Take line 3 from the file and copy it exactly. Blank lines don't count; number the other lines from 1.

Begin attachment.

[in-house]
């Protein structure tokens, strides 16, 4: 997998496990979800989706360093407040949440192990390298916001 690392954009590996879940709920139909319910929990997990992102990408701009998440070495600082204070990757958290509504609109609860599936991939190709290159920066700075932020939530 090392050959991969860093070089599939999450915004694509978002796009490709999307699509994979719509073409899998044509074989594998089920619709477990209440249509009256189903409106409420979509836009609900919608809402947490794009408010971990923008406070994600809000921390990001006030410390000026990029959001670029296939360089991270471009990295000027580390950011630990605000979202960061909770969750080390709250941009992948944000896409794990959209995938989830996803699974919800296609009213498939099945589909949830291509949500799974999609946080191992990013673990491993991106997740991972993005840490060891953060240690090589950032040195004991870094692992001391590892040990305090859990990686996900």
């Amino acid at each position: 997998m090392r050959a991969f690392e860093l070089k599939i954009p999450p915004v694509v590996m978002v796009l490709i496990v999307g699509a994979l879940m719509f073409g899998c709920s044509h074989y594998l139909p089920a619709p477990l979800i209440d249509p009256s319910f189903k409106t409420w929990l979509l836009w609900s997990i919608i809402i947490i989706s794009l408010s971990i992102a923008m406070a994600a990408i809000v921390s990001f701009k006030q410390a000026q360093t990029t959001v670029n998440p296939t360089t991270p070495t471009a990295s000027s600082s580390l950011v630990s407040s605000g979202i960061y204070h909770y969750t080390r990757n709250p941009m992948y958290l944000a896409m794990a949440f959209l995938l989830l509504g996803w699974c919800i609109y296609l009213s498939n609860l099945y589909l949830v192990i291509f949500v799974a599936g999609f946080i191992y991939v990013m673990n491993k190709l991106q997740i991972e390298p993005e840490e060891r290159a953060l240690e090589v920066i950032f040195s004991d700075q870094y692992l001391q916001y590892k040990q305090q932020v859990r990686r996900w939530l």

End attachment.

């Amino acid at each position: 997998m090392r050959a991969f690392e860093l070089k599939i954009p999450p915004v694509v590996m978002v796009l490709i496990v999307g699509a994979l879940m719509f073409g899998c709920s044509h074989y594998l139909p089920a619709p477990l979800i209440d249509p009256s319910f189903k409106t409420w929990l979509l836009w609900s997990i919608i809402i947490i989706s794009l408010s971990i992102a923008m406070a994600a990408i809000v921390s990001f701009k006030q410390a000026q360093t990029t959001v670029n998440p296939t360089t991270p070495t471009a990295s000027s600082s580390l950011v630990s407040s605000g979202i960061y204070h909770y969750t080390r990757n709250p941009m992948y958290l944000a896409m794990a949440f959209l995938l989830l509504g996803w699974c919800i609109y296609l009213s498939n609860l099945y589909l949830v192990i291509f949500v799974a599936g999609f946080i191992y991939v990013m673990n491993k190709l991106q997740i991972e390298p993005e840490e060891r290159a953060l240690e090589v920066i950032f040195s004991d700075q870094y692992l001391q916001y590892k040990q305090q932020v859990r990686r996900w939530l």